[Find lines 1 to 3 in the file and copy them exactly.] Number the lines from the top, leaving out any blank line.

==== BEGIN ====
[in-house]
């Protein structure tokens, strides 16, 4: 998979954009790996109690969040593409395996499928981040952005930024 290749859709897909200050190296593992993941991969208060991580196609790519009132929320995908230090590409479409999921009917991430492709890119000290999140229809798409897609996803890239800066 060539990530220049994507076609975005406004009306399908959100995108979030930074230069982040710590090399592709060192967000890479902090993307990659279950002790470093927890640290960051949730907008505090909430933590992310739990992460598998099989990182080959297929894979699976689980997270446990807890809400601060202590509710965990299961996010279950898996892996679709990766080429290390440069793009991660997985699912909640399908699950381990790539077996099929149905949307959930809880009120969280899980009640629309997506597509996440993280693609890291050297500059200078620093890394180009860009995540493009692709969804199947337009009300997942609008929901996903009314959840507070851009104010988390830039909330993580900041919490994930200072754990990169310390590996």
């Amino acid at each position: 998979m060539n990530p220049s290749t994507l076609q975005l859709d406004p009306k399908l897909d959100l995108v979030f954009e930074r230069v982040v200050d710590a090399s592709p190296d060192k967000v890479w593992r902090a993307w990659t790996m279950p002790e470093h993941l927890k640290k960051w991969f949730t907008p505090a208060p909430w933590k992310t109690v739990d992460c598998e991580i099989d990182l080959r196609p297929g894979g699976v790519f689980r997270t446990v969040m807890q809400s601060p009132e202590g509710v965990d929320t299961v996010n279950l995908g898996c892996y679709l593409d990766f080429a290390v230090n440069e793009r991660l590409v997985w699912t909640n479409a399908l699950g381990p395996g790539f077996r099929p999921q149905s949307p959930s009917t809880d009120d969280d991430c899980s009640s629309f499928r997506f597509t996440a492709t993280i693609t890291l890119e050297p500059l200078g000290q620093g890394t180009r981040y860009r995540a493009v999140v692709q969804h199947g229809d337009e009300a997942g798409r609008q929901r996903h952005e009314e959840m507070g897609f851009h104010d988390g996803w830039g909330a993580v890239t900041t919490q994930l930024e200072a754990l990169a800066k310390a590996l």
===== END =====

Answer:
[in-house]
């Protein structure tokens, strides 16, 4: 998979954009790996109690969040593409395996499928981040952005930024 290749859709897909200050190296593992993941991969208060991580196609790519009132929320995908230090590409479409999921009917991430492709890119000290999140229809798409897609996803890239800066 060539990530220049994507076609975005406004009306399908959100995108979030930074230069982040710590090399592709060192967000890479902090993307990659279950002790470093927890640290960051949730907008505090909430933590992310739990992460598998099989990182080959297929894979699976689980997270446990807890809400601060202590509710965990299961996010279950898996892996679709990766080429290390440069793009991660997985699912909640399908699950381990790539077996099929149905949307959930809880009120969280899980009640629309997506597509996440993280693609890291050297500059200078620093890394180009860009995540493009692709969804199947337009009300997942609008929901996903009314959840507070851009104010988390830039909330993580900041919490994930200072754990990169310390590996």
């Amino acid at each position: 998979m060539n990530p220049s290749t994507l076609q975005l859709d406004p009306k399908l897909d959100l995108v979030f954009e930074r230069v982040v200050d710590a090399s592709p190296d060192k967000v890479w593992r902090a993307w990659t790996m279950p002790e470093h993941l927890k640290k960051w991969f949730t907008p505090a208060p909430w933590k992310t109690v739990d992460c598998e991580i099989d990182l080959r196609p297929g894979g699976v790519f689980r997270t446990v969040m807890q809400s601060p009132e202590g509710v965990d929320t299961v996010n279950l995908g898996c892996y679709l593409d990766f080429a290390v230090n440069e793009r991660l590409v997985w699912t909640n479409a399908l699950g381990p395996g790539f077996r099929p999921q149905s949307p959930s009917t809880d009120d969280d991430c899980s009640s629309f499928r997506f597509t996440a492709t993280i693609t890291l890119e050297p500059l200078g000290q620093g890394t180009r981040y860009r995540a493009v999140v692709q969804h199947g229809d337009e009300a997942g798409r609008q929901r996903h952005e009314e959840m507070g897609f851009h104010d988390g996803w830039g909330a993580v890239t900041t919490q994930l930024e200072a754990l990169a800066k310390a590996l």